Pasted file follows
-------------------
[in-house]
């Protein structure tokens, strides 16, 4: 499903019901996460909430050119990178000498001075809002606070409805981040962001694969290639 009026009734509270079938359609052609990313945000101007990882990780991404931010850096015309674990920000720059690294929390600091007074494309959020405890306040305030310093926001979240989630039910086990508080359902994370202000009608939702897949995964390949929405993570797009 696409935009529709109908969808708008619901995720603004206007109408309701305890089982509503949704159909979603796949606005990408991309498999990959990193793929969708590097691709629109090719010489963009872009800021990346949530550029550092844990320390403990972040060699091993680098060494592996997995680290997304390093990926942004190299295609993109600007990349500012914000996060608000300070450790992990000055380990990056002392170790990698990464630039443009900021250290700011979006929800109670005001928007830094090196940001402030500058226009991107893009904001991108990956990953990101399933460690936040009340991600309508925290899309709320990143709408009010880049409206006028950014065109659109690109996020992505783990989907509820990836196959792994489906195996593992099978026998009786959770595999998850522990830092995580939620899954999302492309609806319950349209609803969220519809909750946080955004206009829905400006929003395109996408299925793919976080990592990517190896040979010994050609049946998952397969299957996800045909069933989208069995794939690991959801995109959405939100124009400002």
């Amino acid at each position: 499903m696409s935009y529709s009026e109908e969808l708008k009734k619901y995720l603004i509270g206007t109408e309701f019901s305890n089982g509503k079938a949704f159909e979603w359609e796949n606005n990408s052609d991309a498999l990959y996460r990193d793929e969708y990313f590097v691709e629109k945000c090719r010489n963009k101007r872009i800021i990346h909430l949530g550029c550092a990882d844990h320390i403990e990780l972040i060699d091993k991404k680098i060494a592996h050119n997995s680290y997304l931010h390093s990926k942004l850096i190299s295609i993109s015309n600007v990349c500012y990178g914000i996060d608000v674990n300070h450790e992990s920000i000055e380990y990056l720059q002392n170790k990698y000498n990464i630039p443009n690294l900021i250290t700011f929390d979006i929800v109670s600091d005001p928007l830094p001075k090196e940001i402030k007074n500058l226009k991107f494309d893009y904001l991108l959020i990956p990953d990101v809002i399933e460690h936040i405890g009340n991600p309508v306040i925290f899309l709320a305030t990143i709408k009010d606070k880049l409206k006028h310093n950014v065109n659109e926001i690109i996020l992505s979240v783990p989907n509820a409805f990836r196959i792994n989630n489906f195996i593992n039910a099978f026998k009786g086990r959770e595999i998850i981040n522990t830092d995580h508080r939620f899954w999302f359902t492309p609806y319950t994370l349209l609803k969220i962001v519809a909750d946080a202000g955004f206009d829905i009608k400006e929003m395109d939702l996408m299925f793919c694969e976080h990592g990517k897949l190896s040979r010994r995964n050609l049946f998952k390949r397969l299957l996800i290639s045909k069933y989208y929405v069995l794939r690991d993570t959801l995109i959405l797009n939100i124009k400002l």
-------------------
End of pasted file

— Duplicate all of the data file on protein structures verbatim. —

[in-house]
């Protein structure tokens, strides 16, 4: 499903019901996460909430050119990178000498001075809002606070409805981040962001694969290639 009026009734509270079938359609052609990313945000101007990882990780991404931010850096015309674990920000720059690294929390600091007074494309959020405890306040305030310093926001979240989630039910086990508080359902994370202000009608939702897949995964390949929405993570797009 696409935009529709109908969808708008619901995720603004206007109408309701305890089982509503949704159909979603796949606005990408991309498999990959990193793929969708590097691709629109090719010489963009872009800021990346949530550029550092844990320390403990972040060699091993680098060494592996997995680290997304390093990926942004190299295609993109600007990349500012914000996060608000300070450790992990000055380990990056002392170790990698990464630039443009900021250290700011979006929800109670005001928007830094090196940001402030500058226009991107893009904001991108990956990953990101399933460690936040009340991600309508925290899309709320990143709408009010880049409206006028950014065109659109690109996020992505783990989907509820990836196959792994489906195996593992099978026998009786959770595999998850522990830092995580939620899954999302492309609806319950349209609803969220519809909750946080955004206009829905400006929003395109996408299925793919976080990592990517190896040979010994050609049946998952397969299957996800045909069933989208069995794939690991959801995109959405939100124009400002």
């Amino acid at each position: 499903m696409s935009y529709s009026e109908e969808l708008k009734k619901y995720l603004i509270g206007t109408e309701f019901s305890n089982g509503k079938a949704f159909e979603w359609e796949n606005n990408s052609d991309a498999l990959y996460r990193d793929e969708y990313f590097v691709e629109k945000c090719r010489n963009k101007r872009i800021i990346h909430l949530g550029c550092a990882d844990h320390i403990e990780l972040i060699d091993k991404k680098i060494a592996h050119n997995s680290y997304l931010h390093s990926k942004l850096i190299s295609i993109s015309n600007v990349c500012y990178g914000i996060d608000v674990n300070h450790e992990s920000i000055e380990y990056l720059q002392n170790k990698y000498n990464i630039p443009n690294l900021i250290t700011f929390d979006i929800v109670s600091d005001p928007l830094p001075k090196e940001i402030k007074n500058l226009k991107f494309d893009y904001l991108l959020i990956p990953d990101v809002i399933e460690h936040i405890g009340n991600p309508v306040i925290f899309l709320a305030t990143i709408k009010d606070k880049l409206k006028h310093n950014v065109n659109e926001i690109i996020l992505s979240v783990p989907n509820a409805f990836r196959i792994n989630n489906f195996i593992n039910a099978f026998k009786g086990r959770e595999i998850i981040n522990t830092d995580h508080r939620f899954w999302f359902t492309p609806y319950t994370l349209l609803k969220i962001v519809a909750d946080a202000g955004f206009d829905i009608k400006e929003m395109d939702l996408m299925f793919c694969e976080h990592g990517k897949l190896s040979r010994r995964n050609l049946f998952k390949r397969l299957l996800i290639s045909k069933y989208y929405v069995l794939r690991d993570t959801l995109i959405l797009n939100i124009k400002l």